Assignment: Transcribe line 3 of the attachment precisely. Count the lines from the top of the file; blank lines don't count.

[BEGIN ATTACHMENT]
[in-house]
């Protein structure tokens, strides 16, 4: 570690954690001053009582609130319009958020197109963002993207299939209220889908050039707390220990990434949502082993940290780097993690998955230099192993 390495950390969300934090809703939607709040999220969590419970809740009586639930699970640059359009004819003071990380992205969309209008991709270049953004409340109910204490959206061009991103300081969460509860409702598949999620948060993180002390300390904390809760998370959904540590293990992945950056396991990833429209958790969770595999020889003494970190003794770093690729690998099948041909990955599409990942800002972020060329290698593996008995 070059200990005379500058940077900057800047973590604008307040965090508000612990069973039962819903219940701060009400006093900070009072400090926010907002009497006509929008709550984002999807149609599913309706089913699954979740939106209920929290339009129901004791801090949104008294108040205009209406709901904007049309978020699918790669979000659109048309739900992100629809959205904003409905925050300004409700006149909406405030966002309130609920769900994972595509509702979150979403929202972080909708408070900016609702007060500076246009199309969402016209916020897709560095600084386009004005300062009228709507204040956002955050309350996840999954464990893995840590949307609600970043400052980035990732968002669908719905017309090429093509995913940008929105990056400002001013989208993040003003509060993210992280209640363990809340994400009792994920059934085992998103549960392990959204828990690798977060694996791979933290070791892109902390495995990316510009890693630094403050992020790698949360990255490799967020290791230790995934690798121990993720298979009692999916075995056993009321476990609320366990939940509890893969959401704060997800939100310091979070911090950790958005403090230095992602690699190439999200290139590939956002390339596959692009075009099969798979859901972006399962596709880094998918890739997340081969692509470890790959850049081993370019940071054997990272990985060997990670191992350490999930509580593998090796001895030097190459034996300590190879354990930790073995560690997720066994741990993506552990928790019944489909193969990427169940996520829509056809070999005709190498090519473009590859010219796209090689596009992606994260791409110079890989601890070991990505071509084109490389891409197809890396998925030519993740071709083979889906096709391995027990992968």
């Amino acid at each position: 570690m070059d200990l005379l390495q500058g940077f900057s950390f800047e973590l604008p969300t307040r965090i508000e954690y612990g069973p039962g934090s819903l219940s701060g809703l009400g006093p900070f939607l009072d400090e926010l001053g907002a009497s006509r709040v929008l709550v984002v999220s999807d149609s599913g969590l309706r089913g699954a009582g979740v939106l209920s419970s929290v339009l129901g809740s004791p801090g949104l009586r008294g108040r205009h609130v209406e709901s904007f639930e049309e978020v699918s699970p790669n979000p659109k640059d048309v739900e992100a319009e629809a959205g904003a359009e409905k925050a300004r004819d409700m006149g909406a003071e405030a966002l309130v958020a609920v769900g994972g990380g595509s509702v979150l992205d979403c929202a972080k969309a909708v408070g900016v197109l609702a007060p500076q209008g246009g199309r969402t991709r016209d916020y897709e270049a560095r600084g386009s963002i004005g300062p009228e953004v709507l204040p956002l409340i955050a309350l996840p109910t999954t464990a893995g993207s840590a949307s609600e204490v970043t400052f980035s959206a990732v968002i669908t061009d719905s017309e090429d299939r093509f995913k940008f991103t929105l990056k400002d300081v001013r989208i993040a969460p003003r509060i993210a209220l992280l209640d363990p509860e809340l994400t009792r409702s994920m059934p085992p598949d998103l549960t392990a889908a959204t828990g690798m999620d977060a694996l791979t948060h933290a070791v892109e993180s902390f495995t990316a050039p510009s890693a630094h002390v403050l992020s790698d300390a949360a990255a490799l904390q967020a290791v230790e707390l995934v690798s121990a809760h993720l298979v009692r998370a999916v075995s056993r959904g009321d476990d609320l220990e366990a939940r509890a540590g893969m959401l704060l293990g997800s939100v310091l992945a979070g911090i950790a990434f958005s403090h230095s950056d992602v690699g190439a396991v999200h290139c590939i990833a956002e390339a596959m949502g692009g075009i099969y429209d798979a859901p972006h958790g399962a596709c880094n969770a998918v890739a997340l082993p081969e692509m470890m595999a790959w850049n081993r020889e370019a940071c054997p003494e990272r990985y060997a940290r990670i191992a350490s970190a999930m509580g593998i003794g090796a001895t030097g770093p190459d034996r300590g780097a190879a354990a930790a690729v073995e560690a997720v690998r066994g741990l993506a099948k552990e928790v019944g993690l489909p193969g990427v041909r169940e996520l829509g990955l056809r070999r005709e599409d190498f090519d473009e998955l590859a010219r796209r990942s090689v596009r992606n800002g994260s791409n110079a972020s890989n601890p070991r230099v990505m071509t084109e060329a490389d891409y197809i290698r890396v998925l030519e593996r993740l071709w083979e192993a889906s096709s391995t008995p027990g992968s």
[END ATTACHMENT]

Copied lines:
């Amino acid at each position: 570690m070059d200990l005379l390495q500058g940077f900057s950390f800047e973590l604008p969300t307040r965090i508000e954690y612990g069973p039962g934090s819903l219940s701060g809703l009400g006093p900070f939607l009072d400090e926010l001053g907002a009497s006509r709040v929008l709550v984002v999220s999807d149609s599913g969590l309706r089913g699954a009582g979740v939106l209920s419970s929290v339009l129901g809740s004791p801090g949104l009586r008294g108040r205009h609130v209406e709901s904007f639930e049309e978020v699918s699970p790669n979000p659109k640059d048309v739900e992100a319009e629809a959205g904003a359009e409905k925050a300004r004819d409700m006149g909406a003071e405030a966002l309130v958020a609920v769900g994972g990380g595509s509702v979150l992205d979403c929202a972080k969309a909708v408070g900016v197109l609702a007060p500076q209008g246009g199309r969402t991709r016209d916020y897709e270049a560095r600084g386009s963002i004005g300062p009228e953004v709507l204040p956002l409340i955050a309350l996840p109910t999954t464990a893995g993207s840590a949307s609600e204490v970043t400052f980035s959206a990732v968002i669908t061009d719905s017309e090429d299939r093509f995913k940008f991103t929105l990056k400002d300081v001013r989208i993040a969460p003003r509060i993210a209220l992280l209640d363990p509860e809340l994400t009792r409702s994920m059934p085992p598949d998103l549960t392990a889908a959204t828990g690798m999620d977060a694996l791979t948060h933290a070791v892109e993180s902390f495995t990316a050039p510009s890693a630094h002390v403050l992020s790698d300390a949360a990255a490799l904390q967020a290791v230790e707390l995934v690798s121990a809760h993720l298979v009692r998370a999916v075995s056993r959904g009321d476990d609320l220990e366990a939940r509890a540590g893969m959401l704060l293990g997800s939100v310091l992945a979070g911090i950790a990434f958005s403090h230095s950056d992602v690699g190439a396991v999200h290139c590939i990833a956002e390339a596959m949502g692009g075009i099969y429209d798979a859901p972006h958790g399962a596709c880094n969770a998918v890739a997340l082993p081969e692509m470890m595999a790959w850049n081993r020889e370019a940071c054997p003494e990272r990985y060997a940290r990670i191992a350490s970190a999930m509580g593998i003794g090796a001895t030097g770093p190459d034996r300590g780097a190879a354990a930790a690729v073995e560690a997720v690998r066994g741990l993506a099948k552990e928790v019944g993690l489909p193969g990427v041909r169940e996520l829509g990955l056809r070999r005709e599409d190498f090519d473009e998955l590859a010219r796209r990942s090689v596009r992606n800002g994260s791409n110079a972020s890989n601890p070991r230099v990505m071509t084109e060329a490389d891409y197809i290698r890396v998925l030519e593996r993740l071709w083979e192993a889906s096709s391995t008995p027990g992968s």